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Washington football coach Ron Rivera delegates to his coaches but tries to 'set the standard'

Washington football coach Ron Rivera delegates to his coaches but tries to 'set the standard'

NBC Sports Washington brought together local coaches Ron Rivera (Washington football), Todd Reirden (Capitals), Scott Brooks (Wizards) and Mike Thibault (Mystics) to discuss the intricacies of their craft in a free-wheeling discussion hosted by Julie Donaldson. We present six days highlighting different themes of their conversation - experiences, stories and lessons shared from careers in coaching. To watch the full roundtable, click here

Ron Rivera knows what it means to be in charge and with that task comes the need for delegating. Delegation also requires oversight to be sure things go the right way, even if from a distance. 

Delegate, but demand. 

I had reached out to John Madden after my second season and ended up spending a lot of time with coach and had the opportunity to really sit down and visit and talk with him and one of the things he gave me, a great piece of advice, really was delegating authority. He said 'You know, you can delegate the authority all you want, but at the end of the day did you set the standard? Did you tell them ‘ok you're in charge of this but it has to be at this level.’ And it’s interesting, it really opened my eyes up.

That Rivera nugget comes from the Coaches Roundtable, a series of interviews with Rivera, Wizards head coach Scott Brooks, Mystics head coach Mike Thibault and Capitals head coach Todd Reirden. Each coach explained that while they've gotten plenty of advice throughout their career, some moments and thoughts mattered more than others. 

COACHES' ROUNDTABLE: WATCH THE FULL DISCUSSION WITH COACH BROOKS, REIRDEN, RIVERA AND THIBAULT

"It really doesn't matter where you get the good advice from," Rivera said. "A lot of really good advice I got has come from within the sport. You know everybody from Mike Ditka, to Andy Reid have all given me great advice and great words of encouragement."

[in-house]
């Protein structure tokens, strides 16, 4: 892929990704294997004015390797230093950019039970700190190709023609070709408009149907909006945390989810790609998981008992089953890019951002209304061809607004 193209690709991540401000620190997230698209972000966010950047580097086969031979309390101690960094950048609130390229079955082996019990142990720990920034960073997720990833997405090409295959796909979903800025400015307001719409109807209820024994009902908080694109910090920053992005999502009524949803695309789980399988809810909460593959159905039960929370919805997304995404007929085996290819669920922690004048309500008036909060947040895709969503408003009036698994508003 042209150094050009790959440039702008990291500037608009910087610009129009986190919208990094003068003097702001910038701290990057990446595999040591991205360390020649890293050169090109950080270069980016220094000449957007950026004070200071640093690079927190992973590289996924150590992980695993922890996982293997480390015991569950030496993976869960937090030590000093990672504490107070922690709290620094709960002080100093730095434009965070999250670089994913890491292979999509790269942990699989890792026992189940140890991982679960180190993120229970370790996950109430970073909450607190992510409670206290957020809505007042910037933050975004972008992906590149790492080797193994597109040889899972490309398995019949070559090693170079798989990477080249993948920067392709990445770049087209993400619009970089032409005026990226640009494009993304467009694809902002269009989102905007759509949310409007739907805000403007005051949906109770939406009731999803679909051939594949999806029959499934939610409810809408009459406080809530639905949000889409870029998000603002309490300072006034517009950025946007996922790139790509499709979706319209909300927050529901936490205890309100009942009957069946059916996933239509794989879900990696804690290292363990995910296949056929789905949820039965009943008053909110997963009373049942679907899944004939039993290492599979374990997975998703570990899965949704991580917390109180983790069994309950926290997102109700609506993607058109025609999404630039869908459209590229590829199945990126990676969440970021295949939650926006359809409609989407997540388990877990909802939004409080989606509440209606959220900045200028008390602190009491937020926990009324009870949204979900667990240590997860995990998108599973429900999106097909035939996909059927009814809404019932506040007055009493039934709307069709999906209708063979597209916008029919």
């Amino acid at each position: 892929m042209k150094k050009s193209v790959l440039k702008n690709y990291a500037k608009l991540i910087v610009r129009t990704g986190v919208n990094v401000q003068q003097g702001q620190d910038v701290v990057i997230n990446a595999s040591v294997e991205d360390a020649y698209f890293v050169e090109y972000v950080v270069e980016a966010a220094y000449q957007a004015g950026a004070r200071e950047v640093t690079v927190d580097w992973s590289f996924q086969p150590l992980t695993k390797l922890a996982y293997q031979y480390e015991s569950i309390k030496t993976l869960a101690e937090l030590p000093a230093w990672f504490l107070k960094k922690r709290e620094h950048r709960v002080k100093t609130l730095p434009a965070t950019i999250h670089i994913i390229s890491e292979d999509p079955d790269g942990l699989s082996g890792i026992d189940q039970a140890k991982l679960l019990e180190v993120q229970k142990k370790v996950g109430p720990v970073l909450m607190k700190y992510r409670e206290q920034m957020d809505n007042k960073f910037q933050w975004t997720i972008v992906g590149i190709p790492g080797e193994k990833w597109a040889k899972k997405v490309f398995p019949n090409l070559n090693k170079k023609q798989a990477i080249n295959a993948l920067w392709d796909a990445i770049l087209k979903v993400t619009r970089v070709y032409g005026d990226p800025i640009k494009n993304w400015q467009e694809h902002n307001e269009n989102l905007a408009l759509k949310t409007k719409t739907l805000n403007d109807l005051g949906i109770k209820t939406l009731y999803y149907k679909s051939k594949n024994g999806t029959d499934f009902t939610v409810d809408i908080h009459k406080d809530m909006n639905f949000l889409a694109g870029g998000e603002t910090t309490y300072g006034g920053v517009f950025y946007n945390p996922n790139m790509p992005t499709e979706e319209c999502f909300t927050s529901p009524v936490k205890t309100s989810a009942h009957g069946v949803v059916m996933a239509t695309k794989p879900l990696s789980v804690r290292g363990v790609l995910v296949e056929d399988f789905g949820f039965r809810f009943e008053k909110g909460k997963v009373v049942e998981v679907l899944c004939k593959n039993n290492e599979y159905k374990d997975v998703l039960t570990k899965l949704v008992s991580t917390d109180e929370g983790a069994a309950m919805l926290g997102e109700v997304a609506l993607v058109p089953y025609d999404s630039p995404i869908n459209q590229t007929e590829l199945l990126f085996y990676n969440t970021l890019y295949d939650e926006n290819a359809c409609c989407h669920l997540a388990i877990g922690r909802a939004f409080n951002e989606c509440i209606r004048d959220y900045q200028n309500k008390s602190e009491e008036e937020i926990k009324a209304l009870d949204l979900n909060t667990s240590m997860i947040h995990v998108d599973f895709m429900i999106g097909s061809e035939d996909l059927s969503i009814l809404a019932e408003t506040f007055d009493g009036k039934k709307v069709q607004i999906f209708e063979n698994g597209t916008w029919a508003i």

While Rivera leaned on Madden, Thibault leaned on arguably the greatest coach of all time in any sport, legendary UCLA basketball coach John Wooden. 

"You know Coach Wooden, he started practice the first day every year doing the same thing basically he had done for 20 years and it was back to the basic ABCs of the game.  And so I think that I don't ever lose sight that you have to stay true to your foundation," Thibault said.  "I think the second best advice I had to learn and was given was: don't try to be somebody else. You gotta be yourself."

Be yourself. Delegate but demand. Stay true. 

That's good advice. 

To watch the full Coaches' Roundtable with Coach Brooks, Coach Reirden, Coach Rivera and Coach Thibault, click here.

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Jordan Reed is set to continue his NFL career with a couple of familiar faces out west

Jordan Reed is set to continue his NFL career with a couple of familiar faces out west

Jordan Reed's first 329 receptions in the NFL came with Washington. Number 330, though, is likely going to happen out west.

Adam Schefter reported on Monday that the tight end is signing a one-year contract with the 49ers that is "incentive-laden." In that report, Schefter noted that Reed is currently healthy.

The 30-year-old didn't play at all for Washington in 2019 after suffering his latest concussion in a preseason collision. All kinds of injuries have plagued Reed as a pro, but it's the head trauma that is most worrisome. He has remained committed to staying in the league, however, and is slated to now do so with one of the sport's top contenders.

Reed will reunite with Kyle Shanahan, his old offensive coordinator, and Trent Williams, a longtime ex-teammate, with the Niners. The thought of him pairing up with George Kittle is frightening, as long as Reed can get right and return to somewhere that's even close to his usual form.

Reed was having a stellar training camp last summer before suffering that concussion in Atlanta. It's going to be nerve-racking watching him take hits again for San Fran — it has been nerve-racking for years now, in fact — but he believes he still has more to offer and the NFC West franchise clearly does as well.

Washington is scheduled to visit the 49ers this December. 

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Washington linebacker Josh Harvey-Clemons is opting out of the 2020 NFL season

Washington linebacker Josh Harvey-Clemons is opting out of the 2020 NFL season

The linebacker position is one of the more crowded spots on the Washington Football Team. That crowd decreased by one on Monday, though.

Josh Harvey-Clemons has opted out of the 2020 season, the team announced. The 26-year-old was set to enter his fourth year with the franchise and figured to compete for a depth spot for Ron Rivera and Jack Del Rio.

He is the second player on the Burgundy and Gold to make that choice this offseason. Lineman Caleb Brantley opted out last week, too.

A seventh-round draft pick in 2017, Harvey-Clemons has appeared in 35 regular season contests for Washington. He's mostly been a special teamer and reserve option since coming out of Louisville and wasn't a lock by any means to make the 2020 roster. 

The Harvey-Clemons news wasn't the only personnel move that came down on Monday.

The organization also waived three guys — defensive end Cameron Malveaux, defensive back Maurice Smith and tight end Caleb Wilson — and released running back Josh Ferguson. 

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